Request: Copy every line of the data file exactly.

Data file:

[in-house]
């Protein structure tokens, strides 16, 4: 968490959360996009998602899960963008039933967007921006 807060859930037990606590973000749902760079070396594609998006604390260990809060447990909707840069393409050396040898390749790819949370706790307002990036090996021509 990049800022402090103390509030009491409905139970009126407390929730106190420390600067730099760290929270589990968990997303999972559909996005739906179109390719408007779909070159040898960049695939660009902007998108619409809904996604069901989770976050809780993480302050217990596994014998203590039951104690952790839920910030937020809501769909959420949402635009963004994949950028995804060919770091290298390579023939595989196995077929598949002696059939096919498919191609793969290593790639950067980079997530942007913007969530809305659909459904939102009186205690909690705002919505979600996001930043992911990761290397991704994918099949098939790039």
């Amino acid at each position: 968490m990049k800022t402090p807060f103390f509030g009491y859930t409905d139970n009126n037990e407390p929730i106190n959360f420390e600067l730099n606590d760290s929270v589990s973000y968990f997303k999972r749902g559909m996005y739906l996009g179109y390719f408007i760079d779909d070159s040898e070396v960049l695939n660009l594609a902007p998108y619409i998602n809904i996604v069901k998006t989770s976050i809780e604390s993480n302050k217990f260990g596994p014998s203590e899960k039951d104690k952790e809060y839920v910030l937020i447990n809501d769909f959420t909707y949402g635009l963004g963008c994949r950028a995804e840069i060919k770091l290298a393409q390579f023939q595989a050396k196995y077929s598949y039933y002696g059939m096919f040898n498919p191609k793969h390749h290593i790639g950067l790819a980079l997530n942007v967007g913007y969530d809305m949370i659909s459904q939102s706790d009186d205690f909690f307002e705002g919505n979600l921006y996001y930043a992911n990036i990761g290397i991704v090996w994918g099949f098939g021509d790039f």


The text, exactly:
[in-house]
């Protein structure tokens, strides 16, 4: 968490959360996009998602899960963008039933967007921006 807060859930037990606590973000749902760079070396594609998006604390260990809060447990909707840069393409050396040898390749790819949370706790307002990036090996021509 990049800022402090103390509030009491409905139970009126407390929730106190420390600067730099760290929270589990968990997303999972559909996005739906179109390719408007779909070159040898960049695939660009902007998108619409809904996604069901989770976050809780993480302050217990596994014998203590039951104690952790839920910030937020809501769909959420949402635009963004994949950028995804060919770091290298390579023939595989196995077929598949002696059939096919498919191609793969290593790639950067980079997530942007913007969530809305659909459904939102009186205690909690705002919505979600996001930043992911990761290397991704994918099949098939790039």
């Amino acid at each position: 968490m990049k800022t402090p807060f103390f509030g009491y859930t409905d139970n009126n037990e407390p929730i106190n959360f420390e600067l730099n606590d760290s929270v589990s973000y968990f997303k999972r749902g559909m996005y739906l996009g179109y390719f408007i760079d779909d070159s040898e070396v960049l695939n660009l594609a902007p998108y619409i998602n809904i996604v069901k998006t989770s976050i809780e604390s993480n302050k217990f260990g596994p014998s203590e899960k039951d104690k952790e809060y839920v910030l937020i447990n809501d769909f959420t909707y949402g635009l963004g963008c994949r950028a995804e840069i060919k770091l290298a393409q390579f023939q595989a050396k196995y077929s598949y039933y002696g059939m096919f040898n498919p191609k793969h390749h290593i790639g950067l790819a980079l997530n942007v967007g913007y969530d809305m949370i659909s459904q939102s706790d009186d205690f909690f307002e705002g919505n979600l921006y996001y930043a992911n990036i990761g290397i991704v090996w994918g099949f098939g021509d790039f």